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28


RESTAURANTS & BARS PROJECT REPORT


Space in Cargo was limited and Alec French had to plan carefully to foster an intimate atmosphere within each eatery © Jon Craig


while a modest staircase leads to the upper, terraced deck.


PROJECT SUPPLIERS


Dry lining to the soffits: Knauf Blockwork (rear sidewalls): Masterblock


External landscaping: Forest of Dean Stone & Gillespies Brickwork: Ibstock Corten steel: E C L Contracts Retail doors to the rear of the units: Ascot Doors


Flooring/insulation: Kingspan Thermafloor TF70 Glazing: Alucraft


Bristol is not new to the idea of using steel containers to create spaces – the city’s Engine Shed project, designed by Childs+Sulzmann Architects, combined 20 containers to provides workspace for local businesses near Temple Meads in 2015. Cargo’s developer Umberslade however claims it is the first ‘retail yard’ made from shipping containers in the city. The idea for it was sparked across the pond in New York’s meat packing district, where a holi- daying Stuart Hatton was inspired by eateries operating from fishing containers. He comments: “We already had a good mix of operators in the main retail units, but I thought, how can we improve on that?” The area at the bottom of Gaol Ferry Steps was vacant, so there was enough space to accommodate a similar container- made structure. “That piece of land was completely flat, so it seemed the obvious thing to do was to animate it so we squeezed 18 containers onto it, which I divided into nine retailers.”


Initially the team considered stacking the containers vertically as their main structural holding points were in the corners, but Stuart wanted to create a first-floor terrace, and he says “as soon as you offset them, you have to create additional structural


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elements to put the balance back.” Naturally, space was limited and had to be carefully balanced in order to foster an intimate atmosphere within each eatery. Mark Osborne admitted such challenges can be a blessing in disguise for architects. “It stops you from being formulaic,” he argued, adding, “The key to us was to get the proportions right – make them too wide and they can become desert-like and uncomfortable.” He concluded: “The successful thing with this masterplan was that it’s very compact and manages to create that buzz and intensity.” Alec French had to tweak the drafts for Cargo on multiple occasions, with tenants wanting to borrow valuable inches of space. “It’s quite easy to do this," assured Mark, “It’s just a matter of planning amendments, of which there were quite a few,” he laughed. The plans were then sent to Lions Construction, the containers supplier who delivered the parts and weld the structure together on site. These ‘boxy’ types of catering develop- ments have had their critics, who claim they are too space-constrained to be pleasant for diners, but Mark counters: “You can join a few together, or cut them to the desired size – it’s all very flexible.” Hatton adds, “It’s like you’re in someone’s dining room. Take Lovett Pies – it’s 8 ft wide and 20 ft long, a single container, but it's brilliant, so beauti- fully designed, because they've thought about how to use each square inch of space. [The containers] create a very intimate atmosphere, and creative people have seized on that to create something very special.” As with the main units in Gaol Ferry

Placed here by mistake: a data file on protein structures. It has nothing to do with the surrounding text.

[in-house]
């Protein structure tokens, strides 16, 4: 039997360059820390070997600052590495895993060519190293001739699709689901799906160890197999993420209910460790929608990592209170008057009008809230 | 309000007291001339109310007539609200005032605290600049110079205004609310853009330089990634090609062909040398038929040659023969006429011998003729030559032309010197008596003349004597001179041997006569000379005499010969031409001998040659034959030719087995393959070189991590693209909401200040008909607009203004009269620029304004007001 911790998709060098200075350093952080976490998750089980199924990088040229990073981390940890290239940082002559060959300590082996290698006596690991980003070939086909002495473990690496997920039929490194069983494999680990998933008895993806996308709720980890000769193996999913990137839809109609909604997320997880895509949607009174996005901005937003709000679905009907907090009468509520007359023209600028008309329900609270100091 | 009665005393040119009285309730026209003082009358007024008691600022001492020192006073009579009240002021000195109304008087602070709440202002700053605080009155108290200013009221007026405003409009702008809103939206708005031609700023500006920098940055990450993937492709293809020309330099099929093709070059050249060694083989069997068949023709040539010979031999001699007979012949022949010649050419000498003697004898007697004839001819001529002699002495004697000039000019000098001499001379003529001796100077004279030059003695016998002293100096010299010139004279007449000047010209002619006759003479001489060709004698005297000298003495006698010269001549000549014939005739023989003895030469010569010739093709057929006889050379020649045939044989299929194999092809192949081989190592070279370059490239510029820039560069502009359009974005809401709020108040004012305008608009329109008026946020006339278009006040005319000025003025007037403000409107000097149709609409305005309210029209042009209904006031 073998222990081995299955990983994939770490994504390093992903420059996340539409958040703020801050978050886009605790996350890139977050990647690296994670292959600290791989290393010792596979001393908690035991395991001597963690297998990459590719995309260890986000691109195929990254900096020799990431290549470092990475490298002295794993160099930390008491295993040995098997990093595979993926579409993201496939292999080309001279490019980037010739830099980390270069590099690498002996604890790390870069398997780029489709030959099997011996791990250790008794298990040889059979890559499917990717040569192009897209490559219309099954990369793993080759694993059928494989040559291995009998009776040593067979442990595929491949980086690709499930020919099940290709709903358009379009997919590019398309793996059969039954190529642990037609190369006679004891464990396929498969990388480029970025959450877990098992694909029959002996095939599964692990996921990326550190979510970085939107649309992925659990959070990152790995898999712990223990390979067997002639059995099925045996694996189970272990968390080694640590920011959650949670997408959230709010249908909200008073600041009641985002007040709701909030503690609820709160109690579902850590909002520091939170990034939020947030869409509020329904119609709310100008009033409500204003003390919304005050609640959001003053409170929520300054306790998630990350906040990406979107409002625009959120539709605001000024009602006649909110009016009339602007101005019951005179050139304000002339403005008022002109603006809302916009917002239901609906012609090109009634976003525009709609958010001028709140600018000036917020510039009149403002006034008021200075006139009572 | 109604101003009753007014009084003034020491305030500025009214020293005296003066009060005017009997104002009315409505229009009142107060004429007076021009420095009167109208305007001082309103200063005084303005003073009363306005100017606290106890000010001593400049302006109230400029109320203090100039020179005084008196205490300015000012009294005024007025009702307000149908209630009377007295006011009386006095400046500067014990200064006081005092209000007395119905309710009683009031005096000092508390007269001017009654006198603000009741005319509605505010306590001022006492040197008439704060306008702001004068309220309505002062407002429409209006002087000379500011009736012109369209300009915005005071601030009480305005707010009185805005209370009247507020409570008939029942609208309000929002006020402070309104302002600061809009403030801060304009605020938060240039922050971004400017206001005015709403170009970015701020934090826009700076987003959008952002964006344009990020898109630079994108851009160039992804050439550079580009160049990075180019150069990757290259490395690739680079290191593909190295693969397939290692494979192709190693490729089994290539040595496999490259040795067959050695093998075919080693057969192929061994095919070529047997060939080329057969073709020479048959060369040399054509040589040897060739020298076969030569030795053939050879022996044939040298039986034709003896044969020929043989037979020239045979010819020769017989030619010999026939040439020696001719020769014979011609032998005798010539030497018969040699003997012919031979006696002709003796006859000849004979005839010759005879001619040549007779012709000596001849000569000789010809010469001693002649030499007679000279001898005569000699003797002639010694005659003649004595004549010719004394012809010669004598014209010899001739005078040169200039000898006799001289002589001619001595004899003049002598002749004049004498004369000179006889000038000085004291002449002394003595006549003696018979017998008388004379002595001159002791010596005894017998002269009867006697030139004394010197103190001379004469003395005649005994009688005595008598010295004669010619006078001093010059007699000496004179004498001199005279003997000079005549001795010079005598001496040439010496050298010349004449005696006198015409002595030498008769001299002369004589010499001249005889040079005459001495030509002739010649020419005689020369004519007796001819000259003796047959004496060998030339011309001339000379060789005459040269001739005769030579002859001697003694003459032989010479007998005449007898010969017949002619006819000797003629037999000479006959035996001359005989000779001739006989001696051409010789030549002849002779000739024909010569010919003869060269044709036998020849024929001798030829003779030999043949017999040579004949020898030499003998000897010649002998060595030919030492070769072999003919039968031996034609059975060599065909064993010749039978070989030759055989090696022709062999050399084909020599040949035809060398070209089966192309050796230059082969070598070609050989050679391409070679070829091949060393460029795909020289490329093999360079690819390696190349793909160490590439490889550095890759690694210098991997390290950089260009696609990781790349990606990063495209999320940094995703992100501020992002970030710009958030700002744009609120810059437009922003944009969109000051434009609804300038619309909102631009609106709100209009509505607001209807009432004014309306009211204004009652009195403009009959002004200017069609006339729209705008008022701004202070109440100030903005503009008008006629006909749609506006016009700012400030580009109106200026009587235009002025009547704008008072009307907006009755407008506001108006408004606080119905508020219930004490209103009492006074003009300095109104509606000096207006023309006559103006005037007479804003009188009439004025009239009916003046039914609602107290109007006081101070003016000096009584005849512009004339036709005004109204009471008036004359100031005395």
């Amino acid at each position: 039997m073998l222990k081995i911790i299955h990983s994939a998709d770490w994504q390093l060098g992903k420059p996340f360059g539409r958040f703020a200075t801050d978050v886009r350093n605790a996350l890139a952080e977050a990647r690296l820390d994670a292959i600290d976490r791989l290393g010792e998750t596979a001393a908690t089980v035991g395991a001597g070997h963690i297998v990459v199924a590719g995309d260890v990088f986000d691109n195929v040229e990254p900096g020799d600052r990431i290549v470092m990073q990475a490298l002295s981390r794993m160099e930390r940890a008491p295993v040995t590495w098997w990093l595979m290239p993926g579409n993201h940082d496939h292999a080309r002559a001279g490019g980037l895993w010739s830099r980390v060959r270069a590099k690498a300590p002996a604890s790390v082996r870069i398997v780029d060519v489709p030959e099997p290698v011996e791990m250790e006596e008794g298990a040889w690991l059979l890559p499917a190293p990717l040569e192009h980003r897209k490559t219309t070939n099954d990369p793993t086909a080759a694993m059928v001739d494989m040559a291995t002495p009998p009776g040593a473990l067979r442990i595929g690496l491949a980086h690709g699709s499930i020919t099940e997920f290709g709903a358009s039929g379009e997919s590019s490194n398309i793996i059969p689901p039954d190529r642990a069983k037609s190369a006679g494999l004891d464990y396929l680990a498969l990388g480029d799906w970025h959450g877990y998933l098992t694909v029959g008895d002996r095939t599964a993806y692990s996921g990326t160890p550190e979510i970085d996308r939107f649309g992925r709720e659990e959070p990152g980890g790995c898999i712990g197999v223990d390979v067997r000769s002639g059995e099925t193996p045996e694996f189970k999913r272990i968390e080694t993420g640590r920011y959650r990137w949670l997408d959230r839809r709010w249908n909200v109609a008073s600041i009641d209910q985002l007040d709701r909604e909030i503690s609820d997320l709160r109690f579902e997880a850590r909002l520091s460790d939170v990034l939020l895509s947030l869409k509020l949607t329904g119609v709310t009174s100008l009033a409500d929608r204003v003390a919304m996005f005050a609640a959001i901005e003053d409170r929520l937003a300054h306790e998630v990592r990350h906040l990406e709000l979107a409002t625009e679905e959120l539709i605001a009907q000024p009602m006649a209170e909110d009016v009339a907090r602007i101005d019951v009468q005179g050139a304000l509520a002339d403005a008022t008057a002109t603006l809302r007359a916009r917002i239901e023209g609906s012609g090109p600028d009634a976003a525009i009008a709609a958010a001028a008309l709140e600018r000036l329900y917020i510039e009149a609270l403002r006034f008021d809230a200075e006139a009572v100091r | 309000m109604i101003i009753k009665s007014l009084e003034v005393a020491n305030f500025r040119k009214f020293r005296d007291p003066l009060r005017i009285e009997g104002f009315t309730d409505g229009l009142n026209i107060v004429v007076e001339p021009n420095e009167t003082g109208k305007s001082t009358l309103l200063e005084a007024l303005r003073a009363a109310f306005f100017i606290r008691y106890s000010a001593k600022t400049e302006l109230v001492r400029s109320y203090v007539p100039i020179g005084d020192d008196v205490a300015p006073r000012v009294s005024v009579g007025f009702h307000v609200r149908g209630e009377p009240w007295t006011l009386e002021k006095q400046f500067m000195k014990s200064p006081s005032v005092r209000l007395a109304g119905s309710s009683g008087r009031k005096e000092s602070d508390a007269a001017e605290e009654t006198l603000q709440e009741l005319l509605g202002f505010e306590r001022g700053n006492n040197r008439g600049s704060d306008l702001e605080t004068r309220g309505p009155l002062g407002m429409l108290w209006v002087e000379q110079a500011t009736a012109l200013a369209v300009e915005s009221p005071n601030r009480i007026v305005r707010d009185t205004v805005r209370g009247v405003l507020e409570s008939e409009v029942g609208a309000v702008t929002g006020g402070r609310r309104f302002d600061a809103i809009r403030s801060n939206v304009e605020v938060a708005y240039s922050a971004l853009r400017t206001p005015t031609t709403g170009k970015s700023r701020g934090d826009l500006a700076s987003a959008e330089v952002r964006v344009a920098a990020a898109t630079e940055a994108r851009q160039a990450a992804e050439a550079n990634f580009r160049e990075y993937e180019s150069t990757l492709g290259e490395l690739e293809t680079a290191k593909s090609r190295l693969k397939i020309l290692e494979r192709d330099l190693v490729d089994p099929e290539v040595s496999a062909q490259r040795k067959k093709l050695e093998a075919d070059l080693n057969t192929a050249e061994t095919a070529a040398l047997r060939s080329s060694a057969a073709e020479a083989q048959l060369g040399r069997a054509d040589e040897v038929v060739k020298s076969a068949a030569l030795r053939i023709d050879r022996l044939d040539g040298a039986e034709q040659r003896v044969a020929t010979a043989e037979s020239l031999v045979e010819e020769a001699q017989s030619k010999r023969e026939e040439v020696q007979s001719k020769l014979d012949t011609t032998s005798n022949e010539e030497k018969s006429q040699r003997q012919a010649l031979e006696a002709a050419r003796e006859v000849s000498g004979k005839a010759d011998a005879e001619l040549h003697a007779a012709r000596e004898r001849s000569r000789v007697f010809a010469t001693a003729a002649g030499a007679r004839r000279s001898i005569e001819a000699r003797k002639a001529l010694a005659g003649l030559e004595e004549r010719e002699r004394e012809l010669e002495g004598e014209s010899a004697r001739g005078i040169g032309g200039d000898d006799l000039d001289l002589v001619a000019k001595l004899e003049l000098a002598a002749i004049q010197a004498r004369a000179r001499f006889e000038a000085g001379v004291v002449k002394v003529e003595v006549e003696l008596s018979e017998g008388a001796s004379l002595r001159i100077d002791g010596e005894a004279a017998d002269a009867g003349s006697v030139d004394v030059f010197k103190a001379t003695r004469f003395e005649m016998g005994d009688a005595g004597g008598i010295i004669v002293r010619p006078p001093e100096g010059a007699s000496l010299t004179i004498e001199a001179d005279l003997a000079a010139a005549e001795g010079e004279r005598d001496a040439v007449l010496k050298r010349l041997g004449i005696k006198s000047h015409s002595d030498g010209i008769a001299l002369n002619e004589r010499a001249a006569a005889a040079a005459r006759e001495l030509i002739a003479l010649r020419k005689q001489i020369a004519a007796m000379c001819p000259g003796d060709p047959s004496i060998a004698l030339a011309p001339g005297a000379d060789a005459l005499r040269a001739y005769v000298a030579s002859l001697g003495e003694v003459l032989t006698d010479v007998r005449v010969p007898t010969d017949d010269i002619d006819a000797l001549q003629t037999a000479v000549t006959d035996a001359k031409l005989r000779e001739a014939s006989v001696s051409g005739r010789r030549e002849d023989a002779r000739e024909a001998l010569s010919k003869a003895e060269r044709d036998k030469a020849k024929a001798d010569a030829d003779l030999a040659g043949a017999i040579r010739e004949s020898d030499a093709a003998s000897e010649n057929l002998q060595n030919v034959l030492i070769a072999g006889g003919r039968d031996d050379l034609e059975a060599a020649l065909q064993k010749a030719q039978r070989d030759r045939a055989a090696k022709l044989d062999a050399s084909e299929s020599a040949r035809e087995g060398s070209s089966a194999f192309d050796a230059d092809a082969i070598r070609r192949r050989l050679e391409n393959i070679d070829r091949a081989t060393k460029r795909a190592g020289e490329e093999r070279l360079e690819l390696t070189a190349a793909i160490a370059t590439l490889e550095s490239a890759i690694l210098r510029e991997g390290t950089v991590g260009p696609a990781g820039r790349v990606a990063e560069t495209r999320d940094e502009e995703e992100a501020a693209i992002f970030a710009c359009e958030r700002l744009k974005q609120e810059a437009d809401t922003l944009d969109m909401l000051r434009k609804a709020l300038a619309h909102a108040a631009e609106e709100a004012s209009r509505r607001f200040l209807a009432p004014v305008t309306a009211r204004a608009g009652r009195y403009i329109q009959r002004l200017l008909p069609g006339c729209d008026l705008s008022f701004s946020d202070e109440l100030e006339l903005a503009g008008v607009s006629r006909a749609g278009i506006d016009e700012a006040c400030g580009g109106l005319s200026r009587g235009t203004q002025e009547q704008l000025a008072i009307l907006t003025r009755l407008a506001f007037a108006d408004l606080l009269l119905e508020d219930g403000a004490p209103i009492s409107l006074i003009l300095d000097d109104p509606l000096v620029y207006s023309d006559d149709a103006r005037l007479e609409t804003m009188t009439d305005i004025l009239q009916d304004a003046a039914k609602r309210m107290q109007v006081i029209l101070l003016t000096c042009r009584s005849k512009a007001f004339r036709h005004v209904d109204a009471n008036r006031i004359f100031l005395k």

Steps, the developers have put the basics in place to help the tenants moving in – ply- lined the containers, installed insulation, drainage and ductwork in addition to the striking glazed shopfronts. Following on Cargo’s success, Umberslade is already stacking more containers – 38, to be precise – that will accommodate 17 businesses at the back of M Shed, the existing museum at the site. With Gaol Ferry Steps and Cargo fully let and running, Phase 2 of Wapping Wharf’s regeneration is set to commence this year. This will see a number of timber- clad residential dwellings erected to the east of the site, along with retail units, a new street and the renovation of the Grade II listed remnants of the prison. More food retailers may also be invited to the area, providing plenty more varied and tempting offerings for Bristolian foodies along the city’s harbourside. 


ADF APRIL 2017


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